Online vs. traditional classes: Which is better? It depends on the student

By Erika Gill, Assistant Editor –

Jesse Gish has taken both online and traditional classroom courses at MCC, and says

each has its own merits, as well as negatives.

“Online classes take a tremendous amount of self motivation,” Gish said. “Deadlines can

be difficult to meet because the classes are so flexible.”

For some, traditional classes are the way to go because of the constant structure and

access to the professor. They say they are often more prone to falling behind when taking online

classes.

“The good thing about online classes is that you can do them whenever and wherever,”

Gish said.

At MCC, online classes have been available for about 10 years, although the number has

increased substantially in the past few years. This semester, there are more than 100 classes,

ranging from accounting to theater appreciation. Courses are offered by most departments, with

some such as business, English, and social sciences having multiple classes.

One of the biggest downsides to online classes, however, falls heavily on the lack of face-

to-face interaction with other classmates and the professor.

“Students benefit from the feedback from their fellow learners who become co-teachers

in the interactive classroom,” said Nicholas Budimir, who teaches several sociology classes. “I

personally enjoy being in traditional classrooms because I really like talking with students,

engaging with them on sociological topics, and learning from them.”

Gish agrees with this outlook, and admits he prefers traditional classes.

“The human contact with the instructor and other students is a much better learning

situation,” he said.

Summer Registration continues through Sunday, May 14, for summer classes. Summer session runs from May 15 through Aug. 2, with some classes meetintg for fewer weeks. Tuition is due by Wednesday, April 19. - Bay Window photo.
Summer Registration continues
through Sunday, May 14, for summer
classes. Summer session runs from May
15 through Aug. 2, with some classes
meetintg for fewer weeks. Tuition is due by
Wednesday, April 19. – Bay Window photo.

Some students find it stimulating to teach themselves, and can find it burdensome to have

to adapt to a pace to fit others’ learning needs. They would rather watch a lecture at their

convenience, online in the comfort of their own homes with no added background noise.

“The down side of these classes is the rigidity,” Gish said. Sometimes the group pace is

too slow and the class is boring, or it's too fast and I can't keep up.”

Another negative of traditional classes for some is the participation requirement. While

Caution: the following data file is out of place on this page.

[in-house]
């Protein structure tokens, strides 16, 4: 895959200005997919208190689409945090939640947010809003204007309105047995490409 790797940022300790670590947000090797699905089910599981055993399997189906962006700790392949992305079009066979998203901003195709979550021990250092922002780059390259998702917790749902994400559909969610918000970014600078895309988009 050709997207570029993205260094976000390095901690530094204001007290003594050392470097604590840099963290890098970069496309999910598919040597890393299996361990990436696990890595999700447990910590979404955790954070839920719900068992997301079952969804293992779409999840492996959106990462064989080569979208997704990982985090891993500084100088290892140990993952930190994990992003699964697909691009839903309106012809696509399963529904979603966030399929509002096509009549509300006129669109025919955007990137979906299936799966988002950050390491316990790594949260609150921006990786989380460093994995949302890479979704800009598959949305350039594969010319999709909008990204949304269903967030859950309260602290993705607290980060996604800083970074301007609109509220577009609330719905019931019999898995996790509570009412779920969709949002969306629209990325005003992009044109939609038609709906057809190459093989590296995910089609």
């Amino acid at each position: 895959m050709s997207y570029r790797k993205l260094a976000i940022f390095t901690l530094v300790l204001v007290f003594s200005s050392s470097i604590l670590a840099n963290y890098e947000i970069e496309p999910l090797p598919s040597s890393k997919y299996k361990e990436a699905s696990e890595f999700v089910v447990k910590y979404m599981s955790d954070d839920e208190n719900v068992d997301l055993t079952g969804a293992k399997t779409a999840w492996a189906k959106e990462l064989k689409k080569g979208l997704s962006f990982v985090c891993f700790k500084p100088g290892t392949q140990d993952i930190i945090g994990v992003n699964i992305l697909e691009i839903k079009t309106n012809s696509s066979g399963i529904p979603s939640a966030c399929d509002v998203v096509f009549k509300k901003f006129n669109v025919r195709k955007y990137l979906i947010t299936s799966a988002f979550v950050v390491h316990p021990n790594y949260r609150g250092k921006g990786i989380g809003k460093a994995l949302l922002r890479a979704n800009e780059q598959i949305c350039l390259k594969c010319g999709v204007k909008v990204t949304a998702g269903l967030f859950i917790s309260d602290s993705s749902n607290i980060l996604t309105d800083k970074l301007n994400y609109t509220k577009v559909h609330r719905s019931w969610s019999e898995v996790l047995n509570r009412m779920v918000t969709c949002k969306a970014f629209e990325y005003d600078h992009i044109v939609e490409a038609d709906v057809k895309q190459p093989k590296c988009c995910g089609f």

sharing opinions with others leads to the discovery of different perspectives and helps build

public speaking skills, it can be downright terrifying for some.

“A traditional classroom drawback is that not everyone can or does participate and some

are reticent or anxious and find participation difficult or even a distraction from the learning

process,” Budimir said. “In these cases online and private learning is more beneficial.”

However, as with any class or subject, every student is different, and there is no one-size

fits all for learning styles. For students who struggle with math, taking math online would

perhaps be academic suicide, but for the math whiz who catches on quickly, an online class

would be a good choice.

A word of advice to those who are planning on taking online classes is to stay organized

and maintain a healthy dose of self discipline.

“It essentially can come down to individual learning styles,” said Cliff Young, who

teaches English and communications classes. “If you lack attention to detail and are not

independent and highly organized, struggles are imminent.”

Despite myths that online classes are easier, the reality is that they probably are more

difficult, as well as requiring a significant time investment.

MCC’s Distance Learning/Online Education Web page lists several myths about online

classes:

 They are easier. NOT TRUE. Online classes are demanding; they require that students be

active learners: seek answers to questions, be proactive, and manage self-discipline.

 You spend less time. NOT TRUE. In many cases, students will spend more time as there

is a need to assimilate more information on an individual basis.

 Due dates are anytime. NOT TRUE. Most online instructors have due dates. Grades are

often determined by due dates, and points are reduced for late assignments

 All online classes follow the same structure and Blackboard menu. NOT TRUE.  Every

instructor has a different agenda, a different teaching style, and a different “look” to the

Blackboard classroom.

 There is no student-to- student interaction. MAY NOT BE TRUE.  Many instructors

provide a discussion board where students actively participate on a regular basis.

 

Featured Image: Online classes or traditional classroom courses? Jesse Gish (left) has taken both, but says he prefers the interaction with professors and fellow students. At right is a traditional geology class with students working in groups. – Erika Gill photo.

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